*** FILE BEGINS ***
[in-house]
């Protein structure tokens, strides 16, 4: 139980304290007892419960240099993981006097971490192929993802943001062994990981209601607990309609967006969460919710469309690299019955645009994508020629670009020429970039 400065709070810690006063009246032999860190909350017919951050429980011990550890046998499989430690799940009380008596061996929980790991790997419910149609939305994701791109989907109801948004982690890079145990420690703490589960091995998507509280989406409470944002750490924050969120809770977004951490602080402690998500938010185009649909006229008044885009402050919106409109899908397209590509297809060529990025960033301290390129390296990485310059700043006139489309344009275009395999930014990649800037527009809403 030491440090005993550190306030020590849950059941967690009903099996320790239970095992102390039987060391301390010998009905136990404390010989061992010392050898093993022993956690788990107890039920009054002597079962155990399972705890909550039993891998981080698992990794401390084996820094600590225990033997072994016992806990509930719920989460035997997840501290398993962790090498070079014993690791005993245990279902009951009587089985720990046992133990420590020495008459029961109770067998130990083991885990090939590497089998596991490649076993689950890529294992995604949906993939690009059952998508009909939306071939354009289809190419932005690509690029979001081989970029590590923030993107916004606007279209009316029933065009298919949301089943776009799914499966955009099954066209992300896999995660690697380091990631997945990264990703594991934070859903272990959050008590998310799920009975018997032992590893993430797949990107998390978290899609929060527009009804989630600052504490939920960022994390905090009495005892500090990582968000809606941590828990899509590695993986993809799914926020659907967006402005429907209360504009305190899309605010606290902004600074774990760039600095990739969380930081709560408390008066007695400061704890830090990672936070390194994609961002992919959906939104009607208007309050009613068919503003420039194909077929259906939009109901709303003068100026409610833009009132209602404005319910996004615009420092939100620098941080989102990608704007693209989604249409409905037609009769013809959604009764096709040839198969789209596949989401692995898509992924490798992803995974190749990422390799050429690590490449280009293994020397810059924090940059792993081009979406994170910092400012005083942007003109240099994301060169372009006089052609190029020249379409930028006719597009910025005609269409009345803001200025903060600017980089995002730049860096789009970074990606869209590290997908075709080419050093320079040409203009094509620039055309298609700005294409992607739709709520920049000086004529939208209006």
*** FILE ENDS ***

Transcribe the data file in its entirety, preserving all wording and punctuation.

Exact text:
[in-house]
């Protein structure tokens, strides 16, 4: 139980304290007892419960240099993981006097971490192929993802943001062994990981209601607990309609967006969460919710469309690299019955645009994508020629670009020429970039 400065709070810690006063009246032999860190909350017919951050429980011990550890046998499989430690799940009380008596061996929980790991790997419910149609939305994701791109989907109801948004982690890079145990420690703490589960091995998507509280989406409470944002750490924050969120809770977004951490602080402690998500938010185009649909006229008044885009402050919106409109899908397209590509297809060529990025960033301290390129390296990485310059700043006139489309344009275009395999930014990649800037527009809403 030491440090005993550190306030020590849950059941967690009903099996320790239970095992102390039987060391301390010998009905136990404390010989061992010392050898093993022993956690788990107890039920009054002597079962155990399972705890909550039993891998981080698992990794401390084996820094600590225990033997072994016992806990509930719920989460035997997840501290398993962790090498070079014993690791005993245990279902009951009587089985720990046992133990420590020495008459029961109770067998130990083991885990090939590497089998596991490649076993689950890529294992995604949906993939690009059952998508009909939306071939354009289809190419932005690509690029979001081989970029590590923030993107916004606007279209009316029933065009298919949301089943776009799914499966955009099954066209992300896999995660690697380091990631997945990264990703594991934070859903272990959050008590998310799920009975018997032992590893993430797949990107998390978290899609929060527009009804989630600052504490939920960022994390905090009495005892500090990582968000809606941590828990899509590695993986993809799914926020659907967006402005429907209360504009305190899309605010606290902004600074774990760039600095990739969380930081709560408390008066007695400061704890830090990672936070390194994609961002992919959906939104009607208007309050009613068919503003420039194909077929259906939009109901709303003068100026409610833009009132209602404005319910996004615009420092939100620098941080989102990608704007693209989604249409409905037609009769013809959604009764096709040839198969789209596949989401692995898509992924490798992803995974190749990422390799050429690590490449280009293994020397810059924090940059792993081009979406994170910092400012005083942007003109240099994301060169372009006089052609190029020249379409930028006719597009910025005609269409009345803001200025903060600017980089995002730049860096789009970074990606869209590290997908075709080419050093320079040409203009094509620039055309298609700005294409992607739709709520920049000086004529939208209006």